Exploring the Iron Age hill fort at Bryn Euryn
A circular walk to Bryn Euryn where you'll climb through woodland and discover the impressions in the grass of an Iron Age hill fort and bag a trig pillar.
It's only when you get somewhere really dark that you can appreciate the night sky. Here's a four-step guide to making the most of a trip to the International Dark Sky Reserve.
The Brecon Beacons National Park status of ‘International Dark Sky Reserve’ was awarded in 2013 and is a recognition of ‘the exceptional or distinguished quality of starry nights and nocturnal environment’ that can be seen within the park. The Reserve status means that the park will be specifically protected for its scientific, nocturnal, educational, cultural, heritage and public enjoyment.
There are currently 11 reserves in the world spread across the globe from New Zealand to Canada, with two in Wales: the Brecon Beacons and Snowdonia National Park.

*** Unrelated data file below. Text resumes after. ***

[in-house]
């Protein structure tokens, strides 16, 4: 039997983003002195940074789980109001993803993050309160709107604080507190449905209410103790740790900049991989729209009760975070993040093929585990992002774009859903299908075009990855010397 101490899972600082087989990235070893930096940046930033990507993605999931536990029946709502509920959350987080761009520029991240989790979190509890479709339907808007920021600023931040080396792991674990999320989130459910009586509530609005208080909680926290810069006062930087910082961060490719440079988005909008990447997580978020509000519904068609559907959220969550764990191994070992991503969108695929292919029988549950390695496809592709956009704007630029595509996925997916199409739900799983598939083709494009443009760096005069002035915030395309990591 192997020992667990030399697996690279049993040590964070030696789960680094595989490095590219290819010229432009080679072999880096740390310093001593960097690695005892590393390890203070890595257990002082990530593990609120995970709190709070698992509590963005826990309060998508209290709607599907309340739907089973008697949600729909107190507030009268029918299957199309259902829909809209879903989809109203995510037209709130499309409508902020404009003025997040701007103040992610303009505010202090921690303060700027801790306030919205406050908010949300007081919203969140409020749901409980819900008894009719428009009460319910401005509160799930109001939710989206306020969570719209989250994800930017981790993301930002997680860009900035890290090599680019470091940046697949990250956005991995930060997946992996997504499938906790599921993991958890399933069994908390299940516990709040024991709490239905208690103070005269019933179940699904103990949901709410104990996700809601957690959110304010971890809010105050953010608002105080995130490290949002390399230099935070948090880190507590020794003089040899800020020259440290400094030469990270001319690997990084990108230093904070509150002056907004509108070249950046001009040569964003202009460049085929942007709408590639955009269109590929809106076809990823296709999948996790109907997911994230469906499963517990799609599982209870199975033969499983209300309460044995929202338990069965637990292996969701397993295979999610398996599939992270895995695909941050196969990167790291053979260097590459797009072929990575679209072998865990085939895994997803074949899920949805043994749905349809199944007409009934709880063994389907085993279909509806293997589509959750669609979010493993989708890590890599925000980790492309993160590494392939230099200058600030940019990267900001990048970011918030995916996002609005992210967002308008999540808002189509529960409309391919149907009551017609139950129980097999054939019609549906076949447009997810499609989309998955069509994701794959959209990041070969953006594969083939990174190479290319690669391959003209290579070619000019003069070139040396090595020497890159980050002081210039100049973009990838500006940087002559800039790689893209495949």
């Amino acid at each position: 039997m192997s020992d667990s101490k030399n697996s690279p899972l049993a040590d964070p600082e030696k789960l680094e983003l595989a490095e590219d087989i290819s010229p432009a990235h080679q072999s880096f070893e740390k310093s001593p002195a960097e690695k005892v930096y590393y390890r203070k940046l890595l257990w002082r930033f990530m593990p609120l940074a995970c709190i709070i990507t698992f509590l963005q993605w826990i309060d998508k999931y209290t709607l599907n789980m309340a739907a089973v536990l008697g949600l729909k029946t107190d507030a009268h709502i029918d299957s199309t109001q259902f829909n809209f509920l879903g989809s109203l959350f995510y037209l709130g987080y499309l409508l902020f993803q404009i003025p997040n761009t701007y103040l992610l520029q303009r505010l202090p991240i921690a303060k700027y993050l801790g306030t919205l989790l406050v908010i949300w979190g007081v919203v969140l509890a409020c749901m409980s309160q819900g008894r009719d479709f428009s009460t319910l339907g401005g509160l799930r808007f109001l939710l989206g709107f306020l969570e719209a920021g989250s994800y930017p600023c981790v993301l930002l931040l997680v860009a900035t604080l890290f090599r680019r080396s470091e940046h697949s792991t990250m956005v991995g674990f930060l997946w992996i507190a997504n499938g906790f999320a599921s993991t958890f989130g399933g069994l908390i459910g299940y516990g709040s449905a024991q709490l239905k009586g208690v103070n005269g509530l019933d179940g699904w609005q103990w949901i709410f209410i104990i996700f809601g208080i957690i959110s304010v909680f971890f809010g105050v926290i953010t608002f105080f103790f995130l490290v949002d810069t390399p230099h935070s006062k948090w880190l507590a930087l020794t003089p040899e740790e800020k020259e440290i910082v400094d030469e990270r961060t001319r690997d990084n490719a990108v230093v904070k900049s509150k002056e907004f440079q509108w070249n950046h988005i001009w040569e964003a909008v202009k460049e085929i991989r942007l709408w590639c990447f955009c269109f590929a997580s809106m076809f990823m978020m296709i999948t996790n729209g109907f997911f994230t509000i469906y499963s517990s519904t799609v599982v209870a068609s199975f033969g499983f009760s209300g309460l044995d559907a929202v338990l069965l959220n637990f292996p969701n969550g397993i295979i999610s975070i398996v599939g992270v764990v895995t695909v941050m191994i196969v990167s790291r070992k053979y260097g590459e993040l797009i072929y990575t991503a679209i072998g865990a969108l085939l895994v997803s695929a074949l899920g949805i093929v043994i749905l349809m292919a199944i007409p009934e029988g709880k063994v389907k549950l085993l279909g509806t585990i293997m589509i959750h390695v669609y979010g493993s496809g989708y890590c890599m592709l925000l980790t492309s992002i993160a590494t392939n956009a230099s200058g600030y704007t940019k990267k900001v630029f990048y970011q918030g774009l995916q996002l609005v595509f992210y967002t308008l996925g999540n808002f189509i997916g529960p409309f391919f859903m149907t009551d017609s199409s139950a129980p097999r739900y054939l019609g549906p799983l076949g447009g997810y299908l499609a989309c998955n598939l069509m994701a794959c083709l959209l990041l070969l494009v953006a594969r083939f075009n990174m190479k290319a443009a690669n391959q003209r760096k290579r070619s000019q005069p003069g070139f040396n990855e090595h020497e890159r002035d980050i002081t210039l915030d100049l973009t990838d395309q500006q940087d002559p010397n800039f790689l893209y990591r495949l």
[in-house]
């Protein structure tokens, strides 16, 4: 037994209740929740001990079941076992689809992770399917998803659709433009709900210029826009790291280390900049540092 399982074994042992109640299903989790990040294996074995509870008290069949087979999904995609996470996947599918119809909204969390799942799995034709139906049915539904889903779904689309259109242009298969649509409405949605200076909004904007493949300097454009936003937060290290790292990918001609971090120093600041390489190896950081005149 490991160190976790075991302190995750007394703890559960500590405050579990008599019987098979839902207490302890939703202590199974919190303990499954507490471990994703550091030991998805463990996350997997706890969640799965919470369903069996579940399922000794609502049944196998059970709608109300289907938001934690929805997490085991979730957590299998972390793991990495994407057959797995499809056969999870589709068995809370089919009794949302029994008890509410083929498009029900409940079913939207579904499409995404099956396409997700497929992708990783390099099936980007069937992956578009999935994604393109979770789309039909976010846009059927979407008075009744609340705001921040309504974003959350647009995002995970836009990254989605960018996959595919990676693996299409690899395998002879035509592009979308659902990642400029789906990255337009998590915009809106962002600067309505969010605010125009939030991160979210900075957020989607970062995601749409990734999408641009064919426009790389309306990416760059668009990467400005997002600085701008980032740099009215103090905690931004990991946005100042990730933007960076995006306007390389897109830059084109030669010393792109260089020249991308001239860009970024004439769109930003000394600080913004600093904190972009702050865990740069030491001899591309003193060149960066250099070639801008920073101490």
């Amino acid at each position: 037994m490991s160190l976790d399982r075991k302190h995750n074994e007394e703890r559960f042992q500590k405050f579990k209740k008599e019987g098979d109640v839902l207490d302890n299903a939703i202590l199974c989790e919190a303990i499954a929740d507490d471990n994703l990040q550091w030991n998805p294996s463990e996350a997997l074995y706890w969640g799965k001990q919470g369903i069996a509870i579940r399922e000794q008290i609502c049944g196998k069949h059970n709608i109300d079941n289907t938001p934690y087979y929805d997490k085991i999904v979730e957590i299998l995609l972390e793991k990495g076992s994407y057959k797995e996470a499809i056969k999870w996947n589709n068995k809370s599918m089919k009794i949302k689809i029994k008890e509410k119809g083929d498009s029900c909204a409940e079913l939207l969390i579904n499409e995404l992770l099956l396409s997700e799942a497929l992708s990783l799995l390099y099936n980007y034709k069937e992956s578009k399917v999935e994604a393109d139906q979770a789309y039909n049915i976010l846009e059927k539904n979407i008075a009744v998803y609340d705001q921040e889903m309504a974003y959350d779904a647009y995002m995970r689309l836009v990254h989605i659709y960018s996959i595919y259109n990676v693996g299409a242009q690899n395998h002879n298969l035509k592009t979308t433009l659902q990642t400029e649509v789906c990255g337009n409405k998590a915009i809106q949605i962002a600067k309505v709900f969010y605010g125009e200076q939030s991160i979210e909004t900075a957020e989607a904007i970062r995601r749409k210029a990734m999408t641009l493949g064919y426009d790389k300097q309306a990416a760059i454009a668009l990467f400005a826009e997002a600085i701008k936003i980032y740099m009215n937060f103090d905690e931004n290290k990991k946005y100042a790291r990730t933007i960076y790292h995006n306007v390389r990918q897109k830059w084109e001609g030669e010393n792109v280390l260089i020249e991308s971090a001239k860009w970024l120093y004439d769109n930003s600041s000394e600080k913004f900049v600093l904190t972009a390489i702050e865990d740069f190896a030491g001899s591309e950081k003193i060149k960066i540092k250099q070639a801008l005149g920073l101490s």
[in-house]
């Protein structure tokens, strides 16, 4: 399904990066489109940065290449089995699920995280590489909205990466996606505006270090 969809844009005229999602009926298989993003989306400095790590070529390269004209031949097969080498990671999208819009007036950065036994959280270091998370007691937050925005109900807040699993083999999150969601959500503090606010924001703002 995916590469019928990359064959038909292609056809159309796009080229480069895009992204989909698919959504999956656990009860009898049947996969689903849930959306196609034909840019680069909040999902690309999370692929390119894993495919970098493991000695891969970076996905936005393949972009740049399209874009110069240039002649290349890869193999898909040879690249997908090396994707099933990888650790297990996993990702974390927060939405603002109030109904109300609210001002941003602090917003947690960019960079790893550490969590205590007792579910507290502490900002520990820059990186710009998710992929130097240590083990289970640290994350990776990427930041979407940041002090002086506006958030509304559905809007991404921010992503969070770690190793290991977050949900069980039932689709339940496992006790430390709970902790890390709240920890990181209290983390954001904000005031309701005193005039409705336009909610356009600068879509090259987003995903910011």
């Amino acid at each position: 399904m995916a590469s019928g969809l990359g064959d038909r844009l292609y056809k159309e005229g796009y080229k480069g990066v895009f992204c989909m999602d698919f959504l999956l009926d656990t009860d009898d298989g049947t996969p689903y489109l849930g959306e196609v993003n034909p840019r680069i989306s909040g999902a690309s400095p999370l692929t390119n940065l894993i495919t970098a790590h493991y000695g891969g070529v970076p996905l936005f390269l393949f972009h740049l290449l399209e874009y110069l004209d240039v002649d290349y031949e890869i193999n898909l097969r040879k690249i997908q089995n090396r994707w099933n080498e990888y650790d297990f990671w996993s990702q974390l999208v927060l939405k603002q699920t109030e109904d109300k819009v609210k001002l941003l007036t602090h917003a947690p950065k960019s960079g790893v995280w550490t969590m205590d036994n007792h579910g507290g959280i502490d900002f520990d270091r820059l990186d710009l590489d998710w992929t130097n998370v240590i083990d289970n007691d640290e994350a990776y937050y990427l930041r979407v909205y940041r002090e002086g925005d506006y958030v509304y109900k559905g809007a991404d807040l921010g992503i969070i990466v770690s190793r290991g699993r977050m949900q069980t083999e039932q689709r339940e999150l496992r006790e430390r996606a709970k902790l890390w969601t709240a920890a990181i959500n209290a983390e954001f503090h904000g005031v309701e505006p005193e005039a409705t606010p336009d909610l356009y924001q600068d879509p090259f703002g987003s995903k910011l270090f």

The International Dark Sky Reserve status is held in such high regard that the lighting throughout the park has been replaced over the years as part of a management plan to enhance the ability to see the night sky as clearly as possible.
Follow our simple guide below to become a stargazing expert:
STEP ONE: When you first arrive, allow your eyes to adjust to the dark. This can take up to 20 minutes.
STEP TWO: Wrap up warm by bringing a blanket and a chair as it’s best to stay out for a while.
STEP THREE: Take binoculars with you to get a close-up look at the constellations.
STEP FOUR: Download a stargazing app onto your phone, such as Night Sky or Sky Map, which will be able to describe to you what you are seeing.
Have any experiences of stargazing or astronomy in the Brecon Beacons? Share your top tips below in the comments.